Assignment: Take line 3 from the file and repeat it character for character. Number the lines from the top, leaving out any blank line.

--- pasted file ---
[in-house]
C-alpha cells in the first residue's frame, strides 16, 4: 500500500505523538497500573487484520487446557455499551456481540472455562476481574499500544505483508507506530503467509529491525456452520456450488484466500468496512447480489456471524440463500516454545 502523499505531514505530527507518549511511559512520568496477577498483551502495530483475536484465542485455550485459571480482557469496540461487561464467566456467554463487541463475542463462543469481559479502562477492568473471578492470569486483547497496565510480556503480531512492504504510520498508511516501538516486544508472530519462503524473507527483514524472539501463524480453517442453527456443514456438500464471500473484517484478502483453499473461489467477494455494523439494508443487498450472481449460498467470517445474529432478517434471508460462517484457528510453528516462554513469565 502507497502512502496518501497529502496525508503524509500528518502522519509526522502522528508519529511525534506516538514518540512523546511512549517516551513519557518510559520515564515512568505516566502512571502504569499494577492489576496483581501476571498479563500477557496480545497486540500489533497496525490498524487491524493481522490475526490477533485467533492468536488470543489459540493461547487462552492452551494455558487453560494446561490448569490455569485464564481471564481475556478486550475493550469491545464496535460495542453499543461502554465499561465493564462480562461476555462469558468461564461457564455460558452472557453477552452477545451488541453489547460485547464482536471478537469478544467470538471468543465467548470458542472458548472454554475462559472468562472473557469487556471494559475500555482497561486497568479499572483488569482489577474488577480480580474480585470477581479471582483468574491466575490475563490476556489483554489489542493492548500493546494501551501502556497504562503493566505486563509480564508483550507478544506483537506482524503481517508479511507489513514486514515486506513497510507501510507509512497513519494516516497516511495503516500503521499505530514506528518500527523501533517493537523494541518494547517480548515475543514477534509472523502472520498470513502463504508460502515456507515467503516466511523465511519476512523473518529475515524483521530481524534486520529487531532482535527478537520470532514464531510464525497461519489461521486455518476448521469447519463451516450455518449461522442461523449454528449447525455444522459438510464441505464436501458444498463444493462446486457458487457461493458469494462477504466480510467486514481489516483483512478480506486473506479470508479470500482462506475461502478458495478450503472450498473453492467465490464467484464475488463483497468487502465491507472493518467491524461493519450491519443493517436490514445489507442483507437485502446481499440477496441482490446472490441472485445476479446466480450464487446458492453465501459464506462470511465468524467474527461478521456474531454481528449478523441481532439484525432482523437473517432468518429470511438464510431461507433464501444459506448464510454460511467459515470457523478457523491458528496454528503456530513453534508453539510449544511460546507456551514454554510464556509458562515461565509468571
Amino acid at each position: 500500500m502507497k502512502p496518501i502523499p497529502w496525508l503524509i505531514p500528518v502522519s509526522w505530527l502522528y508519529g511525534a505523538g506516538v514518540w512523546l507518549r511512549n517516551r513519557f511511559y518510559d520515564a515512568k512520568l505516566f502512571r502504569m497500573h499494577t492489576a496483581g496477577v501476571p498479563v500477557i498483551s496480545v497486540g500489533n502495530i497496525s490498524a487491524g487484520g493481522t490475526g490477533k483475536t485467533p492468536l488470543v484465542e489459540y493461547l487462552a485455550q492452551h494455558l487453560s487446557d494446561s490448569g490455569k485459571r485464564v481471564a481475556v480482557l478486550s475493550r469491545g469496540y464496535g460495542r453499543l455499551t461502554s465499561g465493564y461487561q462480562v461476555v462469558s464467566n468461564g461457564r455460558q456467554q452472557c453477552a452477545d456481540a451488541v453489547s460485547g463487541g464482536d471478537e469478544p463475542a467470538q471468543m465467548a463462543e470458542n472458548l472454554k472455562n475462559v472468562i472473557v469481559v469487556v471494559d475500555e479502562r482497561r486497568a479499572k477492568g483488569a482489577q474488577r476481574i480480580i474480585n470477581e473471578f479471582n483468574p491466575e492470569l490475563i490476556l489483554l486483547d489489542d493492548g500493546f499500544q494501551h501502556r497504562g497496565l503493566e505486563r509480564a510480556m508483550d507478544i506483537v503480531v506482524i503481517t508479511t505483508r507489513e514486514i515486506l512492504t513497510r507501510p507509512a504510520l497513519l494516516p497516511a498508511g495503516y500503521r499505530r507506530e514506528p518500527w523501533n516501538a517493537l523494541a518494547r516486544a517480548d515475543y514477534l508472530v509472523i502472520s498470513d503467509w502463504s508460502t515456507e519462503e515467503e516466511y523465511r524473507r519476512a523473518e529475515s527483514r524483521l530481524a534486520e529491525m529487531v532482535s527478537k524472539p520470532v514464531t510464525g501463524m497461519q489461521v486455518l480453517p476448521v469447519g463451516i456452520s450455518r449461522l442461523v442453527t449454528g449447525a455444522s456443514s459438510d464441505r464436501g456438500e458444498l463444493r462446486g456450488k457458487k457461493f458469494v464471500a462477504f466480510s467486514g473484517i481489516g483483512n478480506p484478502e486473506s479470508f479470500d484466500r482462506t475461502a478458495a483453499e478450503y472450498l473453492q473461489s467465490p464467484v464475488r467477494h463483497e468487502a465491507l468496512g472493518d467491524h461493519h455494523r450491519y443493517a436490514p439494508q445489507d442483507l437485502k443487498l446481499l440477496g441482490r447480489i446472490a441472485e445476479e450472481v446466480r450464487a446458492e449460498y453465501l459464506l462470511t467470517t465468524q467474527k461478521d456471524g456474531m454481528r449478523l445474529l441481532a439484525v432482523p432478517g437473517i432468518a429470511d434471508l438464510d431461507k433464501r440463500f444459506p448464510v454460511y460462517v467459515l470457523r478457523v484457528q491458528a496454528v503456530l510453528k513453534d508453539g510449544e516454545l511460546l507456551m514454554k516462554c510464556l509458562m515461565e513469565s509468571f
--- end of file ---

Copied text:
Amino acid at each position: 500500500m502507497k502512502p496518501i502523499p497529502w496525508l503524509i505531514p500528518v502522519s509526522w505530527l502522528y508519529g511525534a505523538g506516538v514518540w512523546l507518549r511512549n517516551r513519557f511511559y518510559d520515564a515512568k512520568l505516566f502512571r502504569m497500573h499494577t492489576a496483581g496477577v501476571p498479563v500477557i498483551s496480545v497486540g500489533n502495530i497496525s490498524a487491524g487484520g493481522t490475526g490477533k483475536t485467533p492468536l488470543v484465542e489459540y493461547l487462552a485455550q492452551h494455558l487453560s487446557d494446561s490448569g490455569k485459571r485464564v481471564a481475556v480482557l478486550s475493550r469491545g469496540y464496535g460495542r453499543l455499551t461502554s465499561g465493564y461487561q462480562v461476555v462469558s464467566n468461564g461457564r455460558q456467554q452472557c453477552a452477545d456481540a451488541v453489547s460485547g463487541g464482536d471478537e469478544p463475542a467470538q471468543m465467548a463462543e470458542n472458548l472454554k472455562n475462559v472468562i472473557v469481559v469487556v471494559d475500555e479502562r482497561r486497568a479499572k477492568g483488569a482489577q474488577r476481574i480480580i474480585n470477581e473471578f479471582n483468574p491466575e492470569l490475563i490476556l489483554l486483547d489489542d493492548g500493546f499500544q494501551h501502556r497504562g497496565l503493566e505486563r509480564a510480556m508483550d507478544i506483537v503480531v506482524i503481517t508479511t505483508r507489513e514486514i515486506l512492504t513497510r507501510p507509512a504510520l497513519l494516516p497516511a498508511g495503516y500503521r499505530r507506530e514506528p518500527w523501533n516501538a517493537l523494541a518494547r516486544a517480548d515475543y514477534l508472530v509472523i502472520s498470513d503467509w502463504s508460502t515456507e519462503e515467503e516466511y523465511r524473507r519476512a523473518e529475515s527483514r524483521l530481524a534486520e529491525m529487531v532482535s527478537k524472539p520470532v514464531t510464525g501463524m497461519q489461521v486455518l480453517p476448521v469447519g463451516i456452520s450455518r449461522l442461523v442453527t449454528g449447525a455444522s456443514s459438510d464441505r464436501g456438500e458444498l463444493r462446486g456450488k457458487k457461493f458469494v464471500a462477504f466480510s467486514g473484517i481489516g483483512n478480506p484478502e486473506s479470508f479470500d484466500r482462506t475461502a478458495a483453499e478450503y472450498l473453492q473461489s467465490p464467484v464475488r467477494h463483497e468487502a465491507l468496512g472493518d467491524h461493519h455494523r450491519y443493517a436490514p439494508q445489507d442483507l437485502k443487498l446481499l440477496g441482490r447480489i446472490a441472485e445476479e450472481v446466480r450464487a446458492e449460498y453465501l459464506l462470511t467470517t465468524q467474527k461478521d456471524g456474531m454481528r449478523l445474529l441481532a439484525v432482523p432478517g437473517i432468518a429470511d434471508l438464510d431461507k433464501r440463500f444459506p448464510v454460511y460462517v467459515l470457523r478457523v484457528q491458528a496454528v503456530l510453528k513453534d508453539g510449544e516454545l511460546l507456551m514454554k516462554c510464556l509458562m515461565e513469565s509468571f